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Cell Microbiol. 2008 May;10(5):1074-92. Epub 2007 Dec 7.

The CEACAM1 transmembrane domain, but not the cytoplasmic domain, directs internalization of human pathogens via membrane microdomains.

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Lehrstuhl für Zellbiologie, Universität Konstanz, Postfach X908, D-78457 Konstanz, Germany.


Several bacterial pathogens exploit carcinoembryonic antigen-related cell adhesion molecules (CEACAMs) to promote attachment and uptake into eukaryotic host cells. The widely expressed isoform CEACAM1 is involved in cell-cell adhesion, regulation of cell proliferation, insulin homeostasis, and neo-angiogenesis, processes that depend on the cytoplasmic domain of CEACAM1. By analysing the molecular requirements for CEACAM1-mediated internalization of bacteria, we surprisingly find that the CEACAM1 cytoplasmic domain is completely obsolete for bacterial uptake. Accordingly, CEACAM1-4L as well as a CEACAM1 mutant with a complete deletion of the cytoplasmic domain (CEACAM1 DeltaCT) promote equivalent internalization of several human pathogens. CEACAM1-4L- and CEACAM1 DeltaCT-mediated uptake proceeds in the presence of inhibitors of actin microfilament dynamics, which is in contrast to CEACAM3-mediated internalization. Bacteria-engaged CEACAM1-4L and CEACAM1 DeltaCT, but not CEACAM3, localize to a gangliosid GM1- and GPI-anchored protein-containing portion of the plasma membrane. In addition, interference with cholesterol-rich membrane microdomains severely blocks bacterial uptake via CEACAM1-4L and CEACAM1 DeltaCT, but not CEACAM3. Similar to GPI-anchored CEACAM6, both CEACAM1-4L as well as CEACAM1 DeltaCT partition into a low-density, Triton-insoluble membrane fraction upon receptor clustering, whereas CEACAM3 is not detected in this fraction. Bacterial uptake by truncated CEACAM1 or chimeric CEACAM1/CEACAM3 molecules reveals that the transmembrane domain of CEACAM1 is responsible for its association with membrane microdomains. Together, these data argue for a functional role of lipid rafts in CEACAM1-mediated endocytosis that is promoted by the transmembrane domain of the receptor and that might be relevant for CEACAM1 function in physiologic settings.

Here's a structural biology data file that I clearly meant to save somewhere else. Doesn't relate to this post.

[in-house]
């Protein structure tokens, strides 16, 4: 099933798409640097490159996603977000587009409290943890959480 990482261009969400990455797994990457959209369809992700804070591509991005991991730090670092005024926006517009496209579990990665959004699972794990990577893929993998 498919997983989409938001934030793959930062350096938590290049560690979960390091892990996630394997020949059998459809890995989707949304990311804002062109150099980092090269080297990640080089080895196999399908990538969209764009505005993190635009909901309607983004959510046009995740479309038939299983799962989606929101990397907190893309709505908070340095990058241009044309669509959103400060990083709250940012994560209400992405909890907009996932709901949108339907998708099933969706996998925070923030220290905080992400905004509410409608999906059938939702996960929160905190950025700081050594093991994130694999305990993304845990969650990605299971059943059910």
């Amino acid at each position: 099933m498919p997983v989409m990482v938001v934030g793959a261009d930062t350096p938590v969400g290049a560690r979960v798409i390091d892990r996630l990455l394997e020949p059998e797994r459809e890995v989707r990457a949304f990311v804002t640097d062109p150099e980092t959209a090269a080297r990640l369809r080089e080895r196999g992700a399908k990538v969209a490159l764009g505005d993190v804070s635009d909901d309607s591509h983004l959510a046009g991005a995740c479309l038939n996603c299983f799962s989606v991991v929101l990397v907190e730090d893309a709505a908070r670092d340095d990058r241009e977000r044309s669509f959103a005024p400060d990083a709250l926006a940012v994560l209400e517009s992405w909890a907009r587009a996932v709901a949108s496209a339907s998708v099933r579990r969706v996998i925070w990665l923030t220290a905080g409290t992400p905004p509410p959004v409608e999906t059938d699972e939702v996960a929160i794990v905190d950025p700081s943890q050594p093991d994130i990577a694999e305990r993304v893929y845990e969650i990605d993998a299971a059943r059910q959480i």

[Indexed for MEDLINE]

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